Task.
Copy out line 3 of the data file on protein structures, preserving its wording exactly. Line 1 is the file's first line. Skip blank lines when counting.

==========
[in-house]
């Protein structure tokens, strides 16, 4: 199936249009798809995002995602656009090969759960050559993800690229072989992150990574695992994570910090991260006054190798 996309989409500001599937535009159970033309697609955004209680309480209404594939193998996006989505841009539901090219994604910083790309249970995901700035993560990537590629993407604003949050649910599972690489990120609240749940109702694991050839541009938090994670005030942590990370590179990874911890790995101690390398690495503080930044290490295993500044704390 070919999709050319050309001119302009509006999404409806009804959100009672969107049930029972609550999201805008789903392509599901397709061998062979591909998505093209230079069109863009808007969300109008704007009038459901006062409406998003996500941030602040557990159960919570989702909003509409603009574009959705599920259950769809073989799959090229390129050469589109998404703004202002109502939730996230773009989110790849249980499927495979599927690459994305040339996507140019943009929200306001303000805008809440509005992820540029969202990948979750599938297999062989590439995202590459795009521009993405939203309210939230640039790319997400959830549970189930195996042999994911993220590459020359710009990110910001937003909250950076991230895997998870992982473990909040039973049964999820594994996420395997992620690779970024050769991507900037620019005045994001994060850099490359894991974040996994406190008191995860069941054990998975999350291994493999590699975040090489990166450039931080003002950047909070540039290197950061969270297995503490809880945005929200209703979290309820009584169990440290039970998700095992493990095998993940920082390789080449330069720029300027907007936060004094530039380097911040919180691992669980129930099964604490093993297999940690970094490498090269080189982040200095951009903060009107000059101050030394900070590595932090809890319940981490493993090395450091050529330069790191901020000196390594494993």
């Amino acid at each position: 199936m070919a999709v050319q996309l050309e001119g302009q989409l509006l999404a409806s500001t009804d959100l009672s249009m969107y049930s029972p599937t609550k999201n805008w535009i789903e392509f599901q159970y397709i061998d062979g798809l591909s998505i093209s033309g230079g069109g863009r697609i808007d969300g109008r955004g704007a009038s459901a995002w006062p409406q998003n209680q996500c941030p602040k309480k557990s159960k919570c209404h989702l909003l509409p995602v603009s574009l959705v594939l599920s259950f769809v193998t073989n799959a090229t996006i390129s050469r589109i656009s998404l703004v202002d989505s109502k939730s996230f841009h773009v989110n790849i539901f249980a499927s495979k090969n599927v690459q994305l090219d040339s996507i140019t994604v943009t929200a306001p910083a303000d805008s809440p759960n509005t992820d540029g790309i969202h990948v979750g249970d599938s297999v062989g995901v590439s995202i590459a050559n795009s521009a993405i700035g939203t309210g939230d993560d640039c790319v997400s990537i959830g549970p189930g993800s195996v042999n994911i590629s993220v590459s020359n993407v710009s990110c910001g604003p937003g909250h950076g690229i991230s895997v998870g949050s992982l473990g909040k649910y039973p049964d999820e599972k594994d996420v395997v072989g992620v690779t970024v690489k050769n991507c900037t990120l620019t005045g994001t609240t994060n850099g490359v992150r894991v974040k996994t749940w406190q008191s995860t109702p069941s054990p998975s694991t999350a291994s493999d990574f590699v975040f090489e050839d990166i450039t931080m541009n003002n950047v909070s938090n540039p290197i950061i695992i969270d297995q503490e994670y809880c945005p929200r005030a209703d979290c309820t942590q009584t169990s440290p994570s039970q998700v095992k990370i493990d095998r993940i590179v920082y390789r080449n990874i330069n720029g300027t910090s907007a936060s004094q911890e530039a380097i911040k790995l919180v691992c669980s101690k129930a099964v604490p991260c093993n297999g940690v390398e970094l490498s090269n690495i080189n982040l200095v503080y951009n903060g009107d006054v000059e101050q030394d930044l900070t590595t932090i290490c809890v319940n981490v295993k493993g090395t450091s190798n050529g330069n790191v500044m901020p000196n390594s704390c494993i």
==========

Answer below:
């Amino acid at each position: 199936m070919a999709v050319q996309l050309e001119g302009q989409l509006l999404a409806s500001t009804d959100l009672s249009m969107y049930s029972p599937t609550k999201n805008w535009i789903e392509f599901q159970y397709i061998d062979g798809l591909s998505i093209s033309g230079g069109g863009r697609i808007d969300g109008r955004g704007a009038s459901a995002w006062p409406q998003n209680q996500c941030p602040k309480k557990s159960k919570c209404h989702l909003l509409p995602v603009s574009l959705v594939l599920s259950f769809v193998t073989n799959a090229t996006i390129s050469r589109i656009s998404l703004v202002d989505s109502k939730s996230f841009h773009v989110n790849i539901f249980a499927s495979k090969n599927v690459q994305l090219d040339s996507i140019t994604v943009t929200a306001p910083a303000d805008s809440p759960n509005t992820d540029g790309i969202h990948v979750g249970d599938s297999v062989g995901v590439s995202i590459a050559n795009s521009a993405i700035g939203t309210g939230d993560d640039c790319v997400s990537i959830g549970p189930g993800s195996v042999n994911i590629s993220v590459s020359n993407v710009s990110c910001g604003p937003g909250h950076g690229i991230s895997v998870g949050s992982l473990g909040k649910y039973p049964d999820e599972k594994d996420v395997v072989g992620v690779t970024v690489k050769n991507c900037t990120l620019t005045g994001t609240t994060n850099g490359v992150r894991v974040k996994t749940w406190q008191s995860t109702p069941s054990p998975s694991t999350a291994s493999d990574f590699v975040f090489e050839d990166i450039t931080m541009n003002n950047v909070s938090n540039p290197i950061i695992i969270d297995q503490e994670y809880c945005p929200r005030a209703d979290c309820t942590q009584t169990s440290p994570s039970q998700v095992k990370i493990d095998r993940i590179v920082y390789r080449n990874i330069n720029g300027t910090s907007a936060s004094q911890e530039a380097i911040k790995l919180v691992c669980s101690k129930a099964v604490p991260c093993n297999g940690v390398e970094l490498s090269n690495i080189n982040l200095v503080y951009n903060g009107d006054v000059e101050q030394d930044l900070t590595t932090i290490c809890v319940n981490v295993k493993g090395t450091s190798n050529g330069n790191v500044m901020p000196n390594s704390c494993i």